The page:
The Connected Nation Blog: Targeting School Lunch Programs to Reach America’s Most Vulnerable

Monday, July 11, 2011

Targeting School Lunch Programs to Reach America’s Most Vulnerable

By Chris McGovern, Manager, Research Development, Connected Nation

Across the board, households with lower incomes subscribe to broadband at a lower rate than higher-income households. The presence of this “Affordability Gap” can have a significant effect upon economic growth and opportunity – with the economy moving increasingly online, ensuring that every American has digital skills is crucial to economic growth, education, and workforce development.

But how much of a barrier is affordability? What is the most efficient and effective way of bridging the Affordability Gap? How many non-adopting households would be motivated to adopt broadband through low-cost incentive programs or targeted discounts? Is there any defining demographic characteristic of this community that would allow policymakers to efficiently target such initiatives?

According to a report released by Connected Nation today, titled
“Broadband Adoption Among Low-Income Households: Insights from Connected Nation Research,” low-income households with children are at a particularly high risk, and this lack of broadband for such a large number of American schoolchildren affects the education and social welfare of our entire country. This report finds that 32% of households with children where the annual income is less than $25,000 do not have computers in the home, and 61% do not subscribe to home broadband service. In addition, based on our surveys, we estimate that 23% of households with children eligible (or near the eligibility threshold) for free or reduced lunches through the National School Lunch Program (NSLP) do not own a computer, and 48% do not subscribe to home broadband service. If these figures are extrapolated to the nation as a whole, that would mean that approximately 2.9-3.9 million low-income households with children don’t have a home computer, and 5.5-8.1 million don’t subscribe to home broadband service.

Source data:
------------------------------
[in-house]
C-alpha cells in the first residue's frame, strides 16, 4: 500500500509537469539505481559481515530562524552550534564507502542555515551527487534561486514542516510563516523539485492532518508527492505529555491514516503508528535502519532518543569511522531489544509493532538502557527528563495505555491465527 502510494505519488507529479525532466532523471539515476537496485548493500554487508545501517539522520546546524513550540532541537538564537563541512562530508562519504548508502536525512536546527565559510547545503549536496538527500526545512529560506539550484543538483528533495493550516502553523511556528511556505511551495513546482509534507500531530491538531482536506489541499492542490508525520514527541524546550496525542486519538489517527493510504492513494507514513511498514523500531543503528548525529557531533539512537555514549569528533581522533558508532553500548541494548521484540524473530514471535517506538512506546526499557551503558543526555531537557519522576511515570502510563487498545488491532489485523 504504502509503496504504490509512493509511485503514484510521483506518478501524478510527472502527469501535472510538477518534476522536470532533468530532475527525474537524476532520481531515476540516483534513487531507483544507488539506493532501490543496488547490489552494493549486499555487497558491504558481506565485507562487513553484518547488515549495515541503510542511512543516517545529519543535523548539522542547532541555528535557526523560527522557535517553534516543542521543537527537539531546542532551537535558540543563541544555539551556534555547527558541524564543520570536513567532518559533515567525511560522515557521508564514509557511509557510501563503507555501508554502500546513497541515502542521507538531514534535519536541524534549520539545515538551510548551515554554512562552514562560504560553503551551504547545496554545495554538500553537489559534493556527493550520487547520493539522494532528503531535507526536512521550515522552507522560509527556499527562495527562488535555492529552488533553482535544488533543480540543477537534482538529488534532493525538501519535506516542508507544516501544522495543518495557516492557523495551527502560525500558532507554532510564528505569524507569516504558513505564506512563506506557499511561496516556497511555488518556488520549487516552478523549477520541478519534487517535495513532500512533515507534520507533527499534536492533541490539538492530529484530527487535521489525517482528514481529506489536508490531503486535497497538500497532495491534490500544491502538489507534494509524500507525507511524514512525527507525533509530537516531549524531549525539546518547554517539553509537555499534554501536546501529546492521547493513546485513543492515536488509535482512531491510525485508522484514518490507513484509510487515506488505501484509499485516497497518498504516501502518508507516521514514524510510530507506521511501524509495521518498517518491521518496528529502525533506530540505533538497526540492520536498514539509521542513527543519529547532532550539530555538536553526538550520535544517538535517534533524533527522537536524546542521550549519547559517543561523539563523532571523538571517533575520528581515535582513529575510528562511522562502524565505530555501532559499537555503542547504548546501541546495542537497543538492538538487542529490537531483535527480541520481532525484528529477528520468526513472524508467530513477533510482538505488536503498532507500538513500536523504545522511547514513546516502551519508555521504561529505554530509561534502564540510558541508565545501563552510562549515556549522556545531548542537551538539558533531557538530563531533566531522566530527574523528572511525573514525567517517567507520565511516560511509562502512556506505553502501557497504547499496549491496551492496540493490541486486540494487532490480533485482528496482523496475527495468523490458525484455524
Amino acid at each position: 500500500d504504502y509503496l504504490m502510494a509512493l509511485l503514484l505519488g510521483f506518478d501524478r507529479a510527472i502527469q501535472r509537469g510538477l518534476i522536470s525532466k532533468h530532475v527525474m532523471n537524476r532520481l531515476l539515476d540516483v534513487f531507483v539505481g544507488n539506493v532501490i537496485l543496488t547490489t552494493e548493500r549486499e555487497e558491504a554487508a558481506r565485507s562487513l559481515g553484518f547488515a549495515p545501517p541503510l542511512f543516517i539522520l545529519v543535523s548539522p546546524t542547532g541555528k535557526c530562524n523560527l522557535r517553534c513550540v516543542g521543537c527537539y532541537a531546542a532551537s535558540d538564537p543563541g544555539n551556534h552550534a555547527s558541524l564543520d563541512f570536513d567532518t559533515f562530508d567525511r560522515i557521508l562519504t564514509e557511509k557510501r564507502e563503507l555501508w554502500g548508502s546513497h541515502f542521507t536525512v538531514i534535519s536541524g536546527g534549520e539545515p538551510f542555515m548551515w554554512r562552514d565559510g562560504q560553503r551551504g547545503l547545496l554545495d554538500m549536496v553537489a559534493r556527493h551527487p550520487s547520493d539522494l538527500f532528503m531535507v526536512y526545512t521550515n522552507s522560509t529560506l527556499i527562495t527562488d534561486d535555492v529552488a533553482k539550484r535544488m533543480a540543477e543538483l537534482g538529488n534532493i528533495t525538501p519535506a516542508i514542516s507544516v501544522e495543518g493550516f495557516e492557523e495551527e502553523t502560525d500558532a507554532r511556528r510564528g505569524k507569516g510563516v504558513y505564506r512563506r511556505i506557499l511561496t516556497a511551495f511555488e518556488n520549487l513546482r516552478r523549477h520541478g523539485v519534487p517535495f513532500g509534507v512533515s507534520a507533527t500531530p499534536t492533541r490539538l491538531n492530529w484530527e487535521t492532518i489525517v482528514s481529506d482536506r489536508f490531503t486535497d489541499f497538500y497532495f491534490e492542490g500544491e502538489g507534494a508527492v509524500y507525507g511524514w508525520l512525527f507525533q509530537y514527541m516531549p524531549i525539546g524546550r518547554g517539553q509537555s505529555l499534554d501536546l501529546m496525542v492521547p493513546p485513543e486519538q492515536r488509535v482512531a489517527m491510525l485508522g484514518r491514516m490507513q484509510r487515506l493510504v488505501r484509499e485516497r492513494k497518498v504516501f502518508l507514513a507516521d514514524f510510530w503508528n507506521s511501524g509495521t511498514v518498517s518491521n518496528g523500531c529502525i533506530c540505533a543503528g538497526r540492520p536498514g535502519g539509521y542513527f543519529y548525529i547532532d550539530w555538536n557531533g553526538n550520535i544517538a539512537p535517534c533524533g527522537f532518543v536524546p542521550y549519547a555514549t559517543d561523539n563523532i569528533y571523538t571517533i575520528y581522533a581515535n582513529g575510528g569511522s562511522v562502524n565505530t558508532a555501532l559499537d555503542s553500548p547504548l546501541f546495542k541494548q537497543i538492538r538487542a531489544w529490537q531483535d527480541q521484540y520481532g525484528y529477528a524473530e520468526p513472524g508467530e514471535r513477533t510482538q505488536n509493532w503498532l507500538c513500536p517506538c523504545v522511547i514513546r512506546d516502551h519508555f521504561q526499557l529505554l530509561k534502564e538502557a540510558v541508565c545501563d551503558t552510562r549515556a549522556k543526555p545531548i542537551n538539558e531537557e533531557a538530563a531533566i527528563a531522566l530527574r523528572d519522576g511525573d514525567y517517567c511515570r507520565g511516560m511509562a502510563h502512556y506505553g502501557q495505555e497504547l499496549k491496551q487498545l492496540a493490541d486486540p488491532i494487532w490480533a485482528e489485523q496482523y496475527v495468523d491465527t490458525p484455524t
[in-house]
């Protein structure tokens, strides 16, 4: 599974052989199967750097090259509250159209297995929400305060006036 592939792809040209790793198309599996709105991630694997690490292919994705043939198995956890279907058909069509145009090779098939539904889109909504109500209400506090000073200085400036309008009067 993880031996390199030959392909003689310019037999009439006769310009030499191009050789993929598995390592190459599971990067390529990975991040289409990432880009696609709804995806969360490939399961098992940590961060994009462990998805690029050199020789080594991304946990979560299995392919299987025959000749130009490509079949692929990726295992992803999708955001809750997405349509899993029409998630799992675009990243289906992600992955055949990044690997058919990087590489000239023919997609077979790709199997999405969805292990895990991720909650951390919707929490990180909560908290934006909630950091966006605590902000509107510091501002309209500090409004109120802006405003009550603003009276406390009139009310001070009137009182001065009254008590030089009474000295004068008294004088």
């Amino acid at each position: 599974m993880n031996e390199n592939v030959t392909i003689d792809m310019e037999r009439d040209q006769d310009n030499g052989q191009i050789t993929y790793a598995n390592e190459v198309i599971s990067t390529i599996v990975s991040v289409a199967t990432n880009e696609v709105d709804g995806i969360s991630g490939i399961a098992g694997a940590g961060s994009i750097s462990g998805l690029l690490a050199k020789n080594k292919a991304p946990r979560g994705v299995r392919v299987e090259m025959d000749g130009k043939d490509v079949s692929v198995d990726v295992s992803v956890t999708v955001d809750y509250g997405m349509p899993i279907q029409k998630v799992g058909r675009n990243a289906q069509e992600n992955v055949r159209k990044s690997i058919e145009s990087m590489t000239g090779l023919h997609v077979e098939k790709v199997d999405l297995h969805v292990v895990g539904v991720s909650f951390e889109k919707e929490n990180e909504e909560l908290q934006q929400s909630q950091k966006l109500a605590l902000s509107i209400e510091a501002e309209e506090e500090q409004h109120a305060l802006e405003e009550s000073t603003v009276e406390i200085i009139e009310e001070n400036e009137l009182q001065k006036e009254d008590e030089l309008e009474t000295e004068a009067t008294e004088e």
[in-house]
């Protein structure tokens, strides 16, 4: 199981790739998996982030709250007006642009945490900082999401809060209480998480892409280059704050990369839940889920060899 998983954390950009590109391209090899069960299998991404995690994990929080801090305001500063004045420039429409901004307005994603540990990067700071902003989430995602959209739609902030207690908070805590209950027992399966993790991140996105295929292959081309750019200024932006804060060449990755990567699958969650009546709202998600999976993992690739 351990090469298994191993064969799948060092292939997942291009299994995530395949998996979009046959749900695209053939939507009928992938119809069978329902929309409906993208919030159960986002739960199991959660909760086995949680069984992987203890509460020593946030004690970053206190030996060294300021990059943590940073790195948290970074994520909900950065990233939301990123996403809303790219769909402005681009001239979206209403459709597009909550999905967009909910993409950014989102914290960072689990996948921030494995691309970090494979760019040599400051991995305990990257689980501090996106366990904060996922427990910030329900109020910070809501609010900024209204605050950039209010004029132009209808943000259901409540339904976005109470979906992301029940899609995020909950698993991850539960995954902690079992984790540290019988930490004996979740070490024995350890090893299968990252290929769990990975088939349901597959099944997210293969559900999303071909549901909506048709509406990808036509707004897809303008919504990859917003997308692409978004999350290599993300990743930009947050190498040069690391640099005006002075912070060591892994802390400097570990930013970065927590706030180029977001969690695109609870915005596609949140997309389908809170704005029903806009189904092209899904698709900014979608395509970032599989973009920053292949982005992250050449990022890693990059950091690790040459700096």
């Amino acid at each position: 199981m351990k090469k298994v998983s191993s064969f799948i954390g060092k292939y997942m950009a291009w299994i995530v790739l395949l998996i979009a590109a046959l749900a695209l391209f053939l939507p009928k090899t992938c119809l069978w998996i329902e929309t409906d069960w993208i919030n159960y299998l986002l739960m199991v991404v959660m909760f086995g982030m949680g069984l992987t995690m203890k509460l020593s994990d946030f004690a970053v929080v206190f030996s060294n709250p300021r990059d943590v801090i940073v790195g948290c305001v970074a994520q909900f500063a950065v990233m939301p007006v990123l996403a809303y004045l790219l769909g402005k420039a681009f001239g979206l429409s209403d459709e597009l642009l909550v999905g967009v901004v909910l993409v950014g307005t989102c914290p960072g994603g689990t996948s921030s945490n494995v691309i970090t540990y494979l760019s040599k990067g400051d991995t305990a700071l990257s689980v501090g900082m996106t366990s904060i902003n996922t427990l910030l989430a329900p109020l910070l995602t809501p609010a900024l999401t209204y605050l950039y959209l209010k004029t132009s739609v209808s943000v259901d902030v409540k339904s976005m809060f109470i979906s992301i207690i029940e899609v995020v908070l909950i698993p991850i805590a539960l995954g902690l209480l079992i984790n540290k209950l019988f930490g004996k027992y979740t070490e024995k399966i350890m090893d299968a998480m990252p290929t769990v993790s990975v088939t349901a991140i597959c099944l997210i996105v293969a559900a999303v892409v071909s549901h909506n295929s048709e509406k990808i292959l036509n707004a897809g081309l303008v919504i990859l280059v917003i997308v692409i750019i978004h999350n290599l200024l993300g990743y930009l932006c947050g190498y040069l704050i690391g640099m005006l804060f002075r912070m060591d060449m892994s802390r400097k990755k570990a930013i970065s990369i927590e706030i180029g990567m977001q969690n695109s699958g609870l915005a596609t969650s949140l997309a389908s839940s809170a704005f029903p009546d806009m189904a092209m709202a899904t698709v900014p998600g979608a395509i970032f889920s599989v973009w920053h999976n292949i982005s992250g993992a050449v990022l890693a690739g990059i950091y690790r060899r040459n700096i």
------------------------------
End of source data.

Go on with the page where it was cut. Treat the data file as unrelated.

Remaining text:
These results, as well as a more in-depth analysis of barriers to adoption among low-income households, can be found here.

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